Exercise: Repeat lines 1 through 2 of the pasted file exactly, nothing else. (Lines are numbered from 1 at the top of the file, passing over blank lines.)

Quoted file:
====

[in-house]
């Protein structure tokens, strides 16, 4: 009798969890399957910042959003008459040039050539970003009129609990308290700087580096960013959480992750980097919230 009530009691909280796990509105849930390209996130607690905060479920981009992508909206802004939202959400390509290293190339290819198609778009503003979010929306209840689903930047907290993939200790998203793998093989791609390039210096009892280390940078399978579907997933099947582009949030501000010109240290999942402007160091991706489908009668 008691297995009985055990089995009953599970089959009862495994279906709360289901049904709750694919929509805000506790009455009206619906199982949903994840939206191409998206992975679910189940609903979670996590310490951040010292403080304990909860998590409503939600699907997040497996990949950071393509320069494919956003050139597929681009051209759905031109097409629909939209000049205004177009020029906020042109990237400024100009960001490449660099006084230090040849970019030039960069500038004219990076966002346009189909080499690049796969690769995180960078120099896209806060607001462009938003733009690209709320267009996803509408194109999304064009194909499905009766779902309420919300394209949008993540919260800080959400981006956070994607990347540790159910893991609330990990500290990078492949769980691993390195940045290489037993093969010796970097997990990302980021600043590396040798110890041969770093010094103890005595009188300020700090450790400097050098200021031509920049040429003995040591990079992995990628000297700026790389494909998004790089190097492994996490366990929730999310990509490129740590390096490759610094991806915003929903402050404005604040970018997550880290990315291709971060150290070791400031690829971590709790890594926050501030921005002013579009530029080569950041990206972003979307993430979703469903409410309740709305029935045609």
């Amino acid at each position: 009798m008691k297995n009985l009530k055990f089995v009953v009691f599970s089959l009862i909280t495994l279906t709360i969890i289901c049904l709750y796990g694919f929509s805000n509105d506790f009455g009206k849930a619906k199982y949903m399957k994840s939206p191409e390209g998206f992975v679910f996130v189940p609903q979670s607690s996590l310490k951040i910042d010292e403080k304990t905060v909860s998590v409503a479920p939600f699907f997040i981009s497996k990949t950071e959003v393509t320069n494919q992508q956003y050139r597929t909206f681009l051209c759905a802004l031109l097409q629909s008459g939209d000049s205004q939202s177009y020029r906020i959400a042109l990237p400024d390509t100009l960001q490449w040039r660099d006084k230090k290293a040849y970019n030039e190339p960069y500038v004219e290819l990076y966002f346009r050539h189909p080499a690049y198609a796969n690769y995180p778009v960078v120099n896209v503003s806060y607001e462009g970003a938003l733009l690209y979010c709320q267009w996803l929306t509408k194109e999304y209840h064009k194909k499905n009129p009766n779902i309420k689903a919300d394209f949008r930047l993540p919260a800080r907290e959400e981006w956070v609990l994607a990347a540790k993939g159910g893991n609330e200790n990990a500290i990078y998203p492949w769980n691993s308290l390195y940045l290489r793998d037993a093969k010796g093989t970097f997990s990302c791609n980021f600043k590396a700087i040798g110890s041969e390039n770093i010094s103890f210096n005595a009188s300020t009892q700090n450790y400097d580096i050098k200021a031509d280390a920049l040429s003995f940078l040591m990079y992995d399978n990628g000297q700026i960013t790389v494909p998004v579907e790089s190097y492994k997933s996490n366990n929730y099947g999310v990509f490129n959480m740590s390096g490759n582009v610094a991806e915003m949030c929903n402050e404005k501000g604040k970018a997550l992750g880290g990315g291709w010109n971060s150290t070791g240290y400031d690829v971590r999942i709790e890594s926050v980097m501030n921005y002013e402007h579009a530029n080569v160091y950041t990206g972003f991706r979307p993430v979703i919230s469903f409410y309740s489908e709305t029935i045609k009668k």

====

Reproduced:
[in-house]
């Protein structure tokens, strides 16, 4: 009798969890399957910042959003008459040039050539970003009129609990308290700087580096960013959480992750980097919230 009530009691909280796990509105849930390209996130607690905060479920981009992508909206802004939202959400390509290293190339290819198609778009503003979010929306209840689903930047907290993939200790998203793998093989791609390039210096009892280390940078399978579907997933099947582009949030501000010109240290999942402007160091991706489908009668 008691297995009985055990089995009953599970089959009862495994279906709360289901049904709750694919929509805000506790009455009206619906199982949903994840939206191409998206992975679910189940609903979670996590310490951040010292403080304990909860998590409503939600699907997040497996990949950071393509320069494919956003050139597929681009051209759905031109097409629909939209000049205004177009020029906020042109990237400024100009960001490449660099006084230090040849970019030039960069500038004219990076966002346009189909080499690049796969690769995180960078120099896209806060607001462009938003733009690209709320267009996803509408194109999304064009194909499905009766779902309420919300394209949008993540919260800080959400981006956070994607990347540790159910893991609330990990500290990078492949769980691993390195940045290489037993093969010796970097997990990302980021600043590396040798110890041969770093010094103890005595009188300020700090450790400097050098200021031509920049040429003995040591990079992995990628000297700026790389494909998004790089190097492994996490366990929730999310990509490129740590390096490759610094991806915003929903402050404005604040970018997550880290990315291709971060150290070791400031690829971590709790890594926050501030921005002013579009530029080569950041990206972003979307993430979703469903409410309740709305029935045609």